The Pros And Cons Of Cash Balance Plans

The Pros And Cons Of Cash Balance Plans

December 14, 2017

With so much talk of the demise of defined benefit retirement plans, many people are surprised to learn that there is one type that is growing faster than even 401(k) plans. In 2015, the most recent year for which IRS data is available, 401(k) plans grew at a rate of 3% while cash balance plans grew 17%. (1)

Cash balance plans are growing so fast, in fact, that they have increased from making up less than 3% of defined benefit plans in 2001 to comprising over 34% now. Their growth is being driven by small businesses, who sponsor 92% of the cash balance plans in existence.

What is it that’s driving the popularity of cash balance plans? Could your clients and their companies benefit from sponsoring a cash balance plan? Let’s take a look at the pros and cons of cash balance plans so that you can see for yourself:


Higher Administrative Fees Than 401(k) Plans

When compared to 401(k) plans, cash balance plans are more costly for employers. One of the reasons for this is that, unlike a 401(k) plan, an actuary must certify each year that the plan is properly funded. Other administrative fees include setup fees, annual administration fees, and investment management fees. (often based on assets)

Higher Company Contributions Than 401(k) Plans

Another reason cash balance plans are more expensive for the sponsors than 401(k) plans is that they have to contribute more per employee. In a typical 401(k) plan, the company only contributes 3%-4%, if anything at all. Cash balance plans tend to require contributions of 5% to 8% per employee, and they are not optional.

Sponsor Carries More Investment Risk

With a 401(k) plan, the sponsor provides the employee access to the plan and perhaps matches contributions, but that is the extent of their responsibility. If markets go down and accounts lose money, it is on the employee, not the employer.

With a cash balance plan, the sponsor guarantees a specific rate of return. They pay this interest credit every year regardless of how much the investments actually earn. This can be helpful in up years where investments earn more than the company must pay. However, when markets are down, it is on the employer to bear the loss and continue making the same interest credit payment.

Switching From Traditional Pension Plans Negatively Impact Older Employees

Traditional pension benefits are usually based on the final working years of a participant. Cash balance benefits are based on all working years. Since an employee’s final working years tend to be when they are paid the most, a traditional pension that only takes those years into account will offer a higher benefit. If transitioned from a traditional pension to a cash balance plan at the end of their career, an employee can end up with lower benefits than they had planned for.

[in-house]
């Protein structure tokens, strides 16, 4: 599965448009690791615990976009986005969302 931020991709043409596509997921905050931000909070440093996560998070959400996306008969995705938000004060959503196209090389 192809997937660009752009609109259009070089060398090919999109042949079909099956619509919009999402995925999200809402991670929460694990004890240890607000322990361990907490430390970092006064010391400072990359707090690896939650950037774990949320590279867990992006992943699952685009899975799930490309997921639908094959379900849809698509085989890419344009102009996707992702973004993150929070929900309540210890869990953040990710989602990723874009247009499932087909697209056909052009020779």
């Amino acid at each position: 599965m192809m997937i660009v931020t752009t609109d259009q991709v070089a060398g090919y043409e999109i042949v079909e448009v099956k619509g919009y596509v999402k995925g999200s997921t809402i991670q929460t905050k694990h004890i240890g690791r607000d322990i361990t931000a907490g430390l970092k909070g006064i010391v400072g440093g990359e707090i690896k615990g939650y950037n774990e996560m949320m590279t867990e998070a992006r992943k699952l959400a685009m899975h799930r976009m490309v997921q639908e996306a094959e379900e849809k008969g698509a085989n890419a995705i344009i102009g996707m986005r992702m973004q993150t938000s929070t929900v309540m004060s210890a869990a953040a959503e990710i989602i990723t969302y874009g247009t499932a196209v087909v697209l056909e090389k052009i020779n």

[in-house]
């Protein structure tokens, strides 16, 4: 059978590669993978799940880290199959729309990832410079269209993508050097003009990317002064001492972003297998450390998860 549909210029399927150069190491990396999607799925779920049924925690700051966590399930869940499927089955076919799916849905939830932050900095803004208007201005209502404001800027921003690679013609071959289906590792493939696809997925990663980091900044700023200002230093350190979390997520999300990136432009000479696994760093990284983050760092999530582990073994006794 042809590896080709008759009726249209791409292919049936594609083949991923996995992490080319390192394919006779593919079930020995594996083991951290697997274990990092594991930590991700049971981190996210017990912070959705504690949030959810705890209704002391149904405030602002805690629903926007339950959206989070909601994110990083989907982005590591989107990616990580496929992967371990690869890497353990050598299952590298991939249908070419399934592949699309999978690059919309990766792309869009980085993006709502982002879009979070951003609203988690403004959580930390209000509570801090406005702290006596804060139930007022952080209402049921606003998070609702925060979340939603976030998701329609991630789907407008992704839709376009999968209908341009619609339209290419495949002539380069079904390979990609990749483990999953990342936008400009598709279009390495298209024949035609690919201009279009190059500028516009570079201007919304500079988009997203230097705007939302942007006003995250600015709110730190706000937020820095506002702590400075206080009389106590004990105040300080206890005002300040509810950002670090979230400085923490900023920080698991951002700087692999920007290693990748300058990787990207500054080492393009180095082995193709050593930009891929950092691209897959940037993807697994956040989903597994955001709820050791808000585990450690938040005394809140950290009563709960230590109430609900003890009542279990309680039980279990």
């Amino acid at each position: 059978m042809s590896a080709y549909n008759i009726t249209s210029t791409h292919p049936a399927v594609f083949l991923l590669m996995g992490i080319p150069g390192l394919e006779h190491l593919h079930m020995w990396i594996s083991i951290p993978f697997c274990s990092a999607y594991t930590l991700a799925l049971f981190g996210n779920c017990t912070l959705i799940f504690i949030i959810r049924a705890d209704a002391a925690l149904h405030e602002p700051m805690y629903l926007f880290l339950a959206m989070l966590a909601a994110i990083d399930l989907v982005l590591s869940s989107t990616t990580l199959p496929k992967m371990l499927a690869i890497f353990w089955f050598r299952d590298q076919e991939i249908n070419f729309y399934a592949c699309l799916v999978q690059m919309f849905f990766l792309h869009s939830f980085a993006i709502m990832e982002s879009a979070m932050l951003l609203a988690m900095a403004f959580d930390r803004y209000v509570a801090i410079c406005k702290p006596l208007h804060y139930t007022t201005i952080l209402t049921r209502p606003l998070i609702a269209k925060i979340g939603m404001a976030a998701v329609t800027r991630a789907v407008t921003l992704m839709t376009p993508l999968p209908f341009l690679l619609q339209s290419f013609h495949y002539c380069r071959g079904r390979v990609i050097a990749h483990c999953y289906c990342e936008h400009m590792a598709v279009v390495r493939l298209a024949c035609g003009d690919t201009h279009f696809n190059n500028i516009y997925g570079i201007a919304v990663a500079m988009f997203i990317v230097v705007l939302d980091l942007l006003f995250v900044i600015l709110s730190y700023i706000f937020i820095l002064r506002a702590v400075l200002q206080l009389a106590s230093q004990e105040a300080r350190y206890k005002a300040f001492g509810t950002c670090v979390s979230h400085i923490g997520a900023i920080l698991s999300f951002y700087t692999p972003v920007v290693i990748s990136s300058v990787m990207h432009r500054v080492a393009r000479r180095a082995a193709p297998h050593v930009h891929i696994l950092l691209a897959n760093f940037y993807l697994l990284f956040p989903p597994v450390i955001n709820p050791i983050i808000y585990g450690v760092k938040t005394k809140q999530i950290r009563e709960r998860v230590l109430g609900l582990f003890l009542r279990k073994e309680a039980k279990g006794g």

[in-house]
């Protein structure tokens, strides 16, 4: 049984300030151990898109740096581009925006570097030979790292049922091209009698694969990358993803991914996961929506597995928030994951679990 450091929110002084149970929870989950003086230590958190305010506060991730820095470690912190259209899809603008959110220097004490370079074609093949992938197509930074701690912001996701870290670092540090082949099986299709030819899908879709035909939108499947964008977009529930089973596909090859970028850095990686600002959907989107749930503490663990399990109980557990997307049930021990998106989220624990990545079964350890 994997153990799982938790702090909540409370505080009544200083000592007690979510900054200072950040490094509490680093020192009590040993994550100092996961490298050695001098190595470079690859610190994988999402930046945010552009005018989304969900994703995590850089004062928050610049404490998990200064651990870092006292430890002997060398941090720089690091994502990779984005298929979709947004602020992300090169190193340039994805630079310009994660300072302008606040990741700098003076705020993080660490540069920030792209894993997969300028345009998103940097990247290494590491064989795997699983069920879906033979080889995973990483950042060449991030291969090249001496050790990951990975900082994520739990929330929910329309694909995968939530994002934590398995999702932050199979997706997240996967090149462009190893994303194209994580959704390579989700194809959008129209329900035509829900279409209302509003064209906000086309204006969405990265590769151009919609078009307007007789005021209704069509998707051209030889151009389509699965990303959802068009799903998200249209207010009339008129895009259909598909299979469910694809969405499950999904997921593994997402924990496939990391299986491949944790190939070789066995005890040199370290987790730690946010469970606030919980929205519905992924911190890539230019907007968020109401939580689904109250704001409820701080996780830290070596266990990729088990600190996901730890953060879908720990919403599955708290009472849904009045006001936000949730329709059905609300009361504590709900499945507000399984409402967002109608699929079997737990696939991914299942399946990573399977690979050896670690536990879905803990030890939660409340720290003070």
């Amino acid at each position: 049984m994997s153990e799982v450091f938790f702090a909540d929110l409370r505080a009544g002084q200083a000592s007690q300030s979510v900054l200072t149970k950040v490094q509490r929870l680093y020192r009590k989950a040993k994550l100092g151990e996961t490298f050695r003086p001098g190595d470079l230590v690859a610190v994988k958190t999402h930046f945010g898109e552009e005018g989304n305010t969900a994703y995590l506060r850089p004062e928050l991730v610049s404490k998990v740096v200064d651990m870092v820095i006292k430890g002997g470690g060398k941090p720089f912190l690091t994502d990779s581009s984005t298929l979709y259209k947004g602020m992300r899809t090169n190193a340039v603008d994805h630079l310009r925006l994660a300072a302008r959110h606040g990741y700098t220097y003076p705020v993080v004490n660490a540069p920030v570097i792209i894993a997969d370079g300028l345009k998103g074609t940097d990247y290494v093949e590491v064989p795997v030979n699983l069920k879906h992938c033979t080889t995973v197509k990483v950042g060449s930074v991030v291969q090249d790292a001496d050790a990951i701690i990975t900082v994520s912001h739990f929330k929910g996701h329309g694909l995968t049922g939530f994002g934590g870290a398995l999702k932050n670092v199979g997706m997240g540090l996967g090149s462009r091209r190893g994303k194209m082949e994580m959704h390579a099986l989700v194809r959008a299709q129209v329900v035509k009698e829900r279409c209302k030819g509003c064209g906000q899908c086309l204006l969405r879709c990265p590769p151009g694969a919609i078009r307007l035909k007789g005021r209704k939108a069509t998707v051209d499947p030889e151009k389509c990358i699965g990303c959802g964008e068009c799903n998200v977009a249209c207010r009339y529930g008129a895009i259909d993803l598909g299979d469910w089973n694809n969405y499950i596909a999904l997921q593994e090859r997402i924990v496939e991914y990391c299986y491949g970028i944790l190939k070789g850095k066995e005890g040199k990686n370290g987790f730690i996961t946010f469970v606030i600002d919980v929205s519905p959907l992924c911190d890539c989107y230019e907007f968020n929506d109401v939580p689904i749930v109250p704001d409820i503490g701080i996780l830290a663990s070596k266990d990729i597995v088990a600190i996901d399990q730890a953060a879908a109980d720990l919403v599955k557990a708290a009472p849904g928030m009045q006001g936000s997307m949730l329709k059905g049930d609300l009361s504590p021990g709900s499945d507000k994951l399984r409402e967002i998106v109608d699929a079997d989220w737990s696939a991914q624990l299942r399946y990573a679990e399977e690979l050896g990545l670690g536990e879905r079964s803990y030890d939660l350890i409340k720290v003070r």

Can Be Combined With A 401(k)

One nice thing about a cash balance plan is that they don’t require you to pick and choose between retirement plans. They can be combined with 401(k) plans, allowing business owners and their employees to both save more for retirement. This can be very helpful for higher income earners who may not be able to save enough in a 401(k) alone to continue their current lifestyle into retirement.

More Straightforward For Employees

It is often hard for employees with a defined benefit plan to understand and plan for the benefit they will receive in retirement. A cash balance plan makes that much easier by communicating benefits to employees in the form of an account balance. Just like with a 401(k), an employee can look and see an exact dollar amount assigned to their name. Having concrete numbers also allow employees to make better predictions for their future retirement.

Tax Savings

Contributions to a cash balance plan reduce adjusted gross income. With so many taxes based on adjusted gross income, business owners can realize significant tax savings. Especially with the high contribution limits, your clients’ use of a cash balance plan could have a huge impact on their overall tax bill.

Allow Older Business Owners To Save More (2)

Perhaps one of the greatest benefits of a cash balance plan is the amount it allows older business owners to save towards retirement. Between both employer and employee contributions, the 401(k) contribution limit is $55,000 for 2018.

Unlike a 401(k), cash balance contribution limits increase with age. As long as your client is over 33, he or she will be able to contribute more to a cash balance plan than a 401(k). A 50-year-old client would be able to set aside $141,000 and a 70-year-old can set aside up to $311,000. And remember, not only do these contributions increase retirement savings, but they lower adjusted gross income and therefore the related taxes as well.

How We Can Help

If you have clients who are business owners, starting a cash balance plan may be a great way for them to reduce their current tax liability while increasing their retirement savings. Especially your clients who have high incomes and are older or behind on their retirement saving. If you have questions about how a cash balance plan can benefit your clients and their businesses, email me today at

About Kenny Phan

Kenny Phan is a Managing Partner at FinancialFocus Retirement Plan Services, a 3(16) fiduciary. He works as a pension specialist who partners with financial professionals to design and implement pension plans. His area of expertise is customized defined benefit, defined contribution, and 401(k) plans. Serving financial advisors and businesses in the greater Phoenix area, he is supported by FinancialFocus Retirement Plan Services. Together, they provide comprehensive plan design consultation, administration, document installation, compliance testing, as well as IRS and DOL reporting for qualified retirement plans.